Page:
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When Was The Last Time You Reskilled?

Ed Nwokedi said RedSwan put together three different components of technology to to make one platform.

Commercial real estate is changing in real time. While no one can say for certain how new technology, evolving business structures, climate change and other factors will impact CRE 10 years from now, companies across all industries are struggling with strategies to reskill workers to be future-ready. 

On top of whatever reskilling support, education or training a company might offer, responsibility also lies with employees to look ahead in order to stay ahead, especially in rapidly transforming industries like brokerage.

Ed Nwokedi, a tech entrepreneur who spent 19 years in the brokerage capital markets industry — with 16 of those years as a division leader at Cushman & Wakefield — said he had an opportunity during his brokerage career to step back and take the long view. What he saw was increased consolidation, less demand for active thinking and more demand for paperwork and data entry; combined with new fee structures and team-based sales models that led to a decline in compensation. He didn’t like it.

He decided it was time to reskill on his own. He started examining industry trends and strategizing next steps, and explored ideas inside his company for introducing new auction platform technology. Then, a fellow broker and his now business partner introduced him to blockchain, which the real estate industry is watching closely for its ability to bring liquidity to transactions while removing third parties, making transactions more secure. 

After a couple of years with a foot in both worlds, Nwokedi transitioned entirely to working in blockchain for real estate. Now, his startup Redswan, based in Houston, is registered with the Federal Communications Commission, manages a growing number of assets and actively sells tokens. Being at the forefront of the industry is exciting, he said, and it means he can do more, with less competition. Three of the eight people on his immediate team pivoted from careers in real estate. 

SelectLeaders sat down with Nwokedi to talk about staying in front of the pack, whether that means striking out on your own or reskilling within your current company.

Technology Is Your Friend — Get To Know It

Nwokedi worries that increased competition and changes in fee structure are already beginning to have an impact on brokers' jobs.

“Better than sitting there watching your income wither away as things slow down around you, people can start reading about tech,” he said.

The curious could start by digging into artificial intelligenceblockchain, and PropTech platforms and tools that are gradually becoming integrated into everyday processes across commercial real estate.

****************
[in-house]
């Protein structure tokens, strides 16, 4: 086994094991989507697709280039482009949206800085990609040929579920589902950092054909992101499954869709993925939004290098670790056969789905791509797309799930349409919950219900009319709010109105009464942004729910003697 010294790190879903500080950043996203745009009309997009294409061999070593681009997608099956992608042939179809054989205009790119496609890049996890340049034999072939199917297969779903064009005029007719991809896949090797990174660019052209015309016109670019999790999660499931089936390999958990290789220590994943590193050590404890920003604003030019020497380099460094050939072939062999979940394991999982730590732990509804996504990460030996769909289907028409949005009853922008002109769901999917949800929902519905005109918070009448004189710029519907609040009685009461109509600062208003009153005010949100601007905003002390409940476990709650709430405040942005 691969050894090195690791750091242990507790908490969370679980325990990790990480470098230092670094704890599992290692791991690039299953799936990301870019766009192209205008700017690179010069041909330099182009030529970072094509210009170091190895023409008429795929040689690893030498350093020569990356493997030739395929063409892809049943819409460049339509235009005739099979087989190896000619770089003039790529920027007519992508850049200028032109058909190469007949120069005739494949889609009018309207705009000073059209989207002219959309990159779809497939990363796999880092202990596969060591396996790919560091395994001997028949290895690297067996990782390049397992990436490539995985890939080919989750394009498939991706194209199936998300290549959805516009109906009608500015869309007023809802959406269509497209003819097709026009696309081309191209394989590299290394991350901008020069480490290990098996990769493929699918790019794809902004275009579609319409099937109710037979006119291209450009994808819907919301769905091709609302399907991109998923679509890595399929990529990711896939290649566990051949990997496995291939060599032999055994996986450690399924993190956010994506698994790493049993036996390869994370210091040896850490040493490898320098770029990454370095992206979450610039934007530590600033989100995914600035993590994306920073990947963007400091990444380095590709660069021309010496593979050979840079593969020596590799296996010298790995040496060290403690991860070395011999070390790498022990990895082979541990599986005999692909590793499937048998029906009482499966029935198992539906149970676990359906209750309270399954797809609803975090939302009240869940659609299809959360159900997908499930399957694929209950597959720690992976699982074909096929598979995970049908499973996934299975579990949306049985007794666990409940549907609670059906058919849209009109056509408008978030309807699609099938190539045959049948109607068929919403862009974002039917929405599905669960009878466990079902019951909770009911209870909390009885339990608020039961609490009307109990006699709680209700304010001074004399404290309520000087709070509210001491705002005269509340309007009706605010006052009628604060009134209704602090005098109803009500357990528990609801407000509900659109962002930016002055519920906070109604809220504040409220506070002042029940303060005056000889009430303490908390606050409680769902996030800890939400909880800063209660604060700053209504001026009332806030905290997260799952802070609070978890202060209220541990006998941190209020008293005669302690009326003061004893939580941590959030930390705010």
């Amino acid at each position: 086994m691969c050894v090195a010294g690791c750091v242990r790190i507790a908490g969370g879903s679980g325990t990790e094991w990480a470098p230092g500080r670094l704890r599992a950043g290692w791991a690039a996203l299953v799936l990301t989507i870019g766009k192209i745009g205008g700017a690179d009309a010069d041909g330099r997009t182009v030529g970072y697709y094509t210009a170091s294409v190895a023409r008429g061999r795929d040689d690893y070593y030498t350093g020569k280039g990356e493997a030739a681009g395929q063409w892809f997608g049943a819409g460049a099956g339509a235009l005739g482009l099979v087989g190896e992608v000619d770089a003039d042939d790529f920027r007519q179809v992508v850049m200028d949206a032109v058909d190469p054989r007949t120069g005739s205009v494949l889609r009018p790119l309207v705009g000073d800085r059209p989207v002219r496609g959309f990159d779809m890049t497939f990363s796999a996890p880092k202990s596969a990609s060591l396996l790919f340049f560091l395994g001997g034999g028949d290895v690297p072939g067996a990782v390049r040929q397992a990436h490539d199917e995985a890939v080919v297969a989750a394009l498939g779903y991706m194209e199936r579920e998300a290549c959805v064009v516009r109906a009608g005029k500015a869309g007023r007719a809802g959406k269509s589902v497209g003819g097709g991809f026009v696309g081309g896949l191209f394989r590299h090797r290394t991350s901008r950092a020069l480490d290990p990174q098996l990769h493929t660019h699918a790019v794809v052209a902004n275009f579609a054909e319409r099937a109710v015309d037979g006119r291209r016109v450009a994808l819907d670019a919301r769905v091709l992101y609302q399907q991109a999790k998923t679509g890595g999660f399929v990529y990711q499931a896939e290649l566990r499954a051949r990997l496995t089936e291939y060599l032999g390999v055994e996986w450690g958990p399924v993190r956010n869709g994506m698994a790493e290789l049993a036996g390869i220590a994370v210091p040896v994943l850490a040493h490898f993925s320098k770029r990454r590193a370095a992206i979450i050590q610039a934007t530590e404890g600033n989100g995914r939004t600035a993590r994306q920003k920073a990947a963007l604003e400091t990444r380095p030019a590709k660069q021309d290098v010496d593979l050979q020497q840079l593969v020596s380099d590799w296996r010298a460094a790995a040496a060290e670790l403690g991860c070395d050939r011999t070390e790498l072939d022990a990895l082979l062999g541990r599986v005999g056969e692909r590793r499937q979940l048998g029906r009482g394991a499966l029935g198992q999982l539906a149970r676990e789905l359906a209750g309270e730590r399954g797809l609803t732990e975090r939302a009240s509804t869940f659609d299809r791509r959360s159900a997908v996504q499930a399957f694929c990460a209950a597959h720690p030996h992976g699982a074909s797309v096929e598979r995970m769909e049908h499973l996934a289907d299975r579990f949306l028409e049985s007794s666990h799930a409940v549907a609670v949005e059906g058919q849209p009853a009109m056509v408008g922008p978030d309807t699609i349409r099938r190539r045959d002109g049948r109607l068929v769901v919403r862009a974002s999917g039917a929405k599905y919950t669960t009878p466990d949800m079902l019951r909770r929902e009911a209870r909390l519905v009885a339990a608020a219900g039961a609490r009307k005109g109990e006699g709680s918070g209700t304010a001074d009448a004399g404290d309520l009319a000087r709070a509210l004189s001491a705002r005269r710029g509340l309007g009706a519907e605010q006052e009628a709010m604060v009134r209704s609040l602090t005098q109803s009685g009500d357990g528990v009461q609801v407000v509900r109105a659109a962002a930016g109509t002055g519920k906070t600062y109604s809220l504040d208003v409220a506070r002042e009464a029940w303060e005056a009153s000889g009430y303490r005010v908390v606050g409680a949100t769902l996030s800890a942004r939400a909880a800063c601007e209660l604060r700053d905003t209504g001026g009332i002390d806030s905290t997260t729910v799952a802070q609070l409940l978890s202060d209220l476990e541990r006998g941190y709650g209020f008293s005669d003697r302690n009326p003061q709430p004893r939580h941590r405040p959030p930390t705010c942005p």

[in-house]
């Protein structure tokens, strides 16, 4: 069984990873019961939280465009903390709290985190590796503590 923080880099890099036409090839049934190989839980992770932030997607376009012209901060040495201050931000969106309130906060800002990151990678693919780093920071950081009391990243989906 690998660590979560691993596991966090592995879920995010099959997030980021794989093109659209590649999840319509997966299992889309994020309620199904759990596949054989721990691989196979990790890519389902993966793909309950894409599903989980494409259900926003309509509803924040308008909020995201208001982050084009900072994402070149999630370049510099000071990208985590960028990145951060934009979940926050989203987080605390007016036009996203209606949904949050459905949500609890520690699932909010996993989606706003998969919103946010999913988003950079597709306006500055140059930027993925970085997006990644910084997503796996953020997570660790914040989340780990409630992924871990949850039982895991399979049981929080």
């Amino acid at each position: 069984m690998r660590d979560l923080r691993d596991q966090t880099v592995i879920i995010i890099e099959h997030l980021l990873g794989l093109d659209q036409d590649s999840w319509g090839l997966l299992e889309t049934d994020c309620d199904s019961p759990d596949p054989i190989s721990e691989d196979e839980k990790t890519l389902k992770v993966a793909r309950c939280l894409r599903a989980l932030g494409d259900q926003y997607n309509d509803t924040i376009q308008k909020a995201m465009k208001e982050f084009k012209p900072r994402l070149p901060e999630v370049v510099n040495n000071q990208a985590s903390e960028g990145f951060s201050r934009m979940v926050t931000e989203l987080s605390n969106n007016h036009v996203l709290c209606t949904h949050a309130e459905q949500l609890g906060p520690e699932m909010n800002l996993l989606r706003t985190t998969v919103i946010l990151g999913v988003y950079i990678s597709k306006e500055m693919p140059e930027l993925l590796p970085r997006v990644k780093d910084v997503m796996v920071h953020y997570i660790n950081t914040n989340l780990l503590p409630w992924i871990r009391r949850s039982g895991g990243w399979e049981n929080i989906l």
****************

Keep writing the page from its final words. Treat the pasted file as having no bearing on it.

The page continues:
"People who look at how we can leverage tech in real estate are going to be more valuable down the road," Nwokedi said. “Start looking at technology as a friend and start reading up on it."

Look Ahead To Find Your Niche

Not everyone is ready to jump into robots and cryptocurrency, but technology isn’t the only way to reskill. Brokers can also examine what industries or asset classes are projected to have the most viability over the next 10 years, Nwokedi said, and start becoming a specialist in a new niche.

For example, Nwokedi points to the market of senior housing and independent living facilities as a niche worthy of a closer look. Baby boomers are currently the wealthiest generation and as they age, their housing needs are a growing market in flux, creating new opportunities for brokers looking to specialize or pivot. 

Similarly, student housing is another promising niche with a lot of momentum that may be worth considering for brokers who want to specialize, he said. "Looking at markets with a longer shelf life is a way you can elongate your career."

If You Don’t Love Your Job, It’s Time To Change It Up

Some people are born entrepreneurs, some aren’t, Nwokedi said, but if more people moved in the direction of doing what they love doing, and put more time into becoming an expert because it’s something they really enjoy, their careers would become more sustainable as a result.

"Those who are doing it for the paycheck are always going to be eliminated faster, because if you don’t love what you’re doing, you’re not happy, and if you’re not happy, you won’t be doing your best work," Nwokedi said. "What drives me is my happiness and my excitement for what I’m doing."

CORRECTION, MAR. 4, 1.30 P.M. ET. A previous version of the story stated Redswan was registered with the Federal Communications Commission, rather than the Securities and Exchange Commission.